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Now that’s a most peculiar “paraphrase,” good sir!   And you yourself know it to be a lot of bilge, so there.   (You’ve got plenty of industry experience.)

Software takes a fairly huge amount of money to get right, but it costs next-to-nothing thereafter to keep it that way.   Sometimes people make the serious error of rewriting an application that works, in a “new and improved” language, only to discover ... the hard way ... that three things were true:

  1. They didn’t actually know all of the things that the original application did, nor exactly how it did them.
  2. That they seriously under-scoped and under-estimated the project, and failed to identify all of its subtle interactions with other parts of the business.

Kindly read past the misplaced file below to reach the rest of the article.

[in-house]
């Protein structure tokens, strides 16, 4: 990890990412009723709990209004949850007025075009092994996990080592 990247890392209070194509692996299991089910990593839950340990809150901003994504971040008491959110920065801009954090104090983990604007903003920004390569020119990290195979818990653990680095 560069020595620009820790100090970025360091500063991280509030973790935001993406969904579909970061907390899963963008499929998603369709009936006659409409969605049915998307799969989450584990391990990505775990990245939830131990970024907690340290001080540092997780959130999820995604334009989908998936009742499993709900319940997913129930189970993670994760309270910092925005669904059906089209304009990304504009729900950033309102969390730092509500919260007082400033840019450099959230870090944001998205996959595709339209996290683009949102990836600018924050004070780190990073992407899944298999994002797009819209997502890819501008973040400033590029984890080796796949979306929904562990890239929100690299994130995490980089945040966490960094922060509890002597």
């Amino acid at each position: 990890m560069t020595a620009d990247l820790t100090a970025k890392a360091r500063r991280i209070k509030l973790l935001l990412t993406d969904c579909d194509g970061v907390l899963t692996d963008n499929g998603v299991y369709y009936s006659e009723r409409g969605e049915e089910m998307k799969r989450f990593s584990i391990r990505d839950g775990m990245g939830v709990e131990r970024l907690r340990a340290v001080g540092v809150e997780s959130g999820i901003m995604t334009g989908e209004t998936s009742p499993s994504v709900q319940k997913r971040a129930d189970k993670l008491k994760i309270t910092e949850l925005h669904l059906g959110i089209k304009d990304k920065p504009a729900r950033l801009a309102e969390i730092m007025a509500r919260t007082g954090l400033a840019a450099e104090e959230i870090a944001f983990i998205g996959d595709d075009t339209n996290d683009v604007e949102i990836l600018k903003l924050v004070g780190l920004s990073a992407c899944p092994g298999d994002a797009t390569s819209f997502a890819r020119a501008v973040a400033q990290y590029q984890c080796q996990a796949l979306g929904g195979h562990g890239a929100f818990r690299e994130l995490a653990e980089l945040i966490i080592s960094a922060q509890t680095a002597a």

3. That, when the du$$t finally $ettled, what they’d come up really wasn’t “–er” than the system it replaced ... or, as the case may be, failed to replace.

If you have a system in Perl-5 that right now is doing exactly what you need it to do, there is little cost and little business risk in keeping it that way.   Whereas, if you set out to replace it or even to move it to a different language platform (or version), both the costs and the risks go sky-high.   You’d better have a rock-solid business case for that.

These “popularity contest” polls merely explore what programmers say they would prefer to use, when embarking on a new project, all things being equal.   As such, they’re really not worth much at all.   Call it “maintaining what you’ve got” if you want to, and decry it if you want to, but that is most of what any production shop actually does.   As you know.

In reply to Re^3: The future of Perl? by sundialsvc4
in thread The future of Perl? by BrowserUk

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